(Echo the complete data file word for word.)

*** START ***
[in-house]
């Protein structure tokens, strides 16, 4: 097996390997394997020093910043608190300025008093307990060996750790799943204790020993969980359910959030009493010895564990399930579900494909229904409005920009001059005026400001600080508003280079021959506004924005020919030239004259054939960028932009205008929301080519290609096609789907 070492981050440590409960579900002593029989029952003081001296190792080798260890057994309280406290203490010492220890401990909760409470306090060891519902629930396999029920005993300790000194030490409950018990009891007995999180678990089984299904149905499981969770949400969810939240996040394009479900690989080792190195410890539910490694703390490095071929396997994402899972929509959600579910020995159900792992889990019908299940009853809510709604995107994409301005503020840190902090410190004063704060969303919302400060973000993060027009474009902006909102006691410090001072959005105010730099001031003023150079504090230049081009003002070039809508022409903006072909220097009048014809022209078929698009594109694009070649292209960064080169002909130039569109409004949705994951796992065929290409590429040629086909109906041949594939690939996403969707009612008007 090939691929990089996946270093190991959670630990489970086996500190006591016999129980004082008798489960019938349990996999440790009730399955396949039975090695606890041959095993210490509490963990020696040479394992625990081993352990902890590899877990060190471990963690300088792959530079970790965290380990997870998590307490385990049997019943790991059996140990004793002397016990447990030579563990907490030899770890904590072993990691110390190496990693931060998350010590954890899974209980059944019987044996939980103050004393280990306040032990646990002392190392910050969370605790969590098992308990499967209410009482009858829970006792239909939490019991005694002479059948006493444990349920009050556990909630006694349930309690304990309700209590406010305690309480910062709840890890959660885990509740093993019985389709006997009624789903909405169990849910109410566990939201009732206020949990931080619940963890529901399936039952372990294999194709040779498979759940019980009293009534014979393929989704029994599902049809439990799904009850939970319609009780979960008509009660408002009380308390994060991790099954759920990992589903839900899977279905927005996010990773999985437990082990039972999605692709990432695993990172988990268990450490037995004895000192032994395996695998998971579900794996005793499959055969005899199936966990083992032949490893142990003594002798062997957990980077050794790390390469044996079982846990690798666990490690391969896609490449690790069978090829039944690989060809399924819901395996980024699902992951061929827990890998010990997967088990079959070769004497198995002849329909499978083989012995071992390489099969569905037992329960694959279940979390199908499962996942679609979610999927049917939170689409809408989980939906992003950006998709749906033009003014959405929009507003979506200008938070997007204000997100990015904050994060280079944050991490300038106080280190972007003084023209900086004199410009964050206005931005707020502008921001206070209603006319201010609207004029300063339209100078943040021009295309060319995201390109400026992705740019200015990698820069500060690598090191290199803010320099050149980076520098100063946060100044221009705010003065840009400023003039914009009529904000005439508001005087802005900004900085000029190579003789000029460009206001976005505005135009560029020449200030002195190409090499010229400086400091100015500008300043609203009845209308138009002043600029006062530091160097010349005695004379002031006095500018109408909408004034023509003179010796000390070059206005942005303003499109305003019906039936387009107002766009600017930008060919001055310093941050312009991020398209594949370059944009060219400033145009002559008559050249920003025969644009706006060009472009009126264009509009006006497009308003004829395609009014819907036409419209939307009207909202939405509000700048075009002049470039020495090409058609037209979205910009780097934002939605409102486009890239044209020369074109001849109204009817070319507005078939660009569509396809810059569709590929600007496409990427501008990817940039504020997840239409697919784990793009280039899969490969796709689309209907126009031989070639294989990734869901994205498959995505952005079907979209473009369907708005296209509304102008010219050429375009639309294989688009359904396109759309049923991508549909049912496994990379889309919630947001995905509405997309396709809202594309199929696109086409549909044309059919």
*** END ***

[in-house]
């Protein structure tokens, strides 16, 4: 097996390997394997020093910043608190300025008093307990060996750790799943204790020993969980359910959030009493010895564990399930579900494909229904409005920009001059005026400001600080508003280079021959506004924005020919030239004259054939960028932009205008929301080519290609096609789907 070492981050440590409960579900002593029989029952003081001296190792080798260890057994309280406290203490010492220890401990909760409470306090060891519902629930396999029920005993300790000194030490409950018990009891007995999180678990089984299904149905499981969770949400969810939240996040394009479900690989080792190195410890539910490694703390490095071929396997994402899972929509959600579910020995159900792992889990019908299940009853809510709604995107994409301005503020840190902090410190004063704060969303919302400060973000993060027009474009902006909102006691410090001072959005105010730099001031003023150079504090230049081009003002070039809508022409903006072909220097009048014809022209078929698009594109694009070649292209960064080169002909130039569109409004949705994951796992065929290409590429040629086909109906041949594939690939996403969707009612008007 090939691929990089996946270093190991959670630990489970086996500190006591016999129980004082008798489960019938349990996999440790009730399955396949039975090695606890041959095993210490509490963990020696040479394992625990081993352990902890590899877990060190471990963690300088792959530079970790965290380990997870998590307490385990049997019943790991059996140990004793002397016990447990030579563990907490030899770890904590072993990691110390190496990693931060998350010590954890899974209980059944019987044996939980103050004393280990306040032990646990002392190392910050969370605790969590098992308990499967209410009482009858829970006792239909939490019991005694002479059948006493444990349920009050556990909630006694349930309690304990309700209590406010305690309480910062709840890890959660885990509740093993019985389709006997009624789903909405169990849910109410566990939201009732206020949990931080619940963890529901399936039952372990294999194709040779498979759940019980009293009534014979393929989704029994599902049809439990799904009850939970319609009780979960008509009660408002009380308390994060991790099954759920990992589903839900899977279905927005996010990773999985437990082990039972999605692709990432695993990172988990268990450490037995004895000192032994395996695998998971579900794996005793499959055969005899199936966990083992032949490893142990003594002798062997957990980077050794790390390469044996079982846990690798666990490690391969896609490449690790069978090829039944690989060809399924819901395996980024699902992951061929827990890998010990997967088990079959070769004497198995002849329909499978083989012995071992390489099969569905037992329960694959279940979390199908499962996942679609979610999927049917939170689409809408989980939906992003950006998709749906033009003014959405929009507003979506200008938070997007204000997100990015904050994060280079944050991490300038106080280190972007003084023209900086004199410009964050206005931005707020502008921001206070209603006319201010609207004029300063339209100078943040021009295309060319995201390109400026992705740019200015990698820069500060690598090191290199803010320099050149980076520098100063946060100044221009705010003065840009400023003039914009009529904000005439508001005087802005900004900085000029190579003789000029460009206001976005505005135009560029020449200030002195190409090499010229400086400091100015500008300043609203009845209308138009002043600029006062530091160097010349005695004379002031006095500018109408909408004034023509003179010796000390070059206005942005303003499109305003019906039936387009107002766009600017930008060919001055310093941050312009991020398209594949370059944009060219400033145009002559008559050249920003025969644009706006060009472009009126264009509009006006497009308003004829395609009014819907036409419209939307009207909202939405509000700048075009002049470039020495090409058609037209979205910009780097934002939605409102486009890239044209020369074109001849109204009817070319507005078939660009569509396809810059569709590929600007496409990427501008990817940039504020997840239409697919784990793009280039899969490969796709689309209907126009031989070639294989990734869901994205498959995505952005079907979209473009369907708005296209509304102008010219050429375009639309294989688009359904396109759309049923991508549909049912496994990379889309919630947001995905509405997309396709809202594309199929696109086409549909044309059919």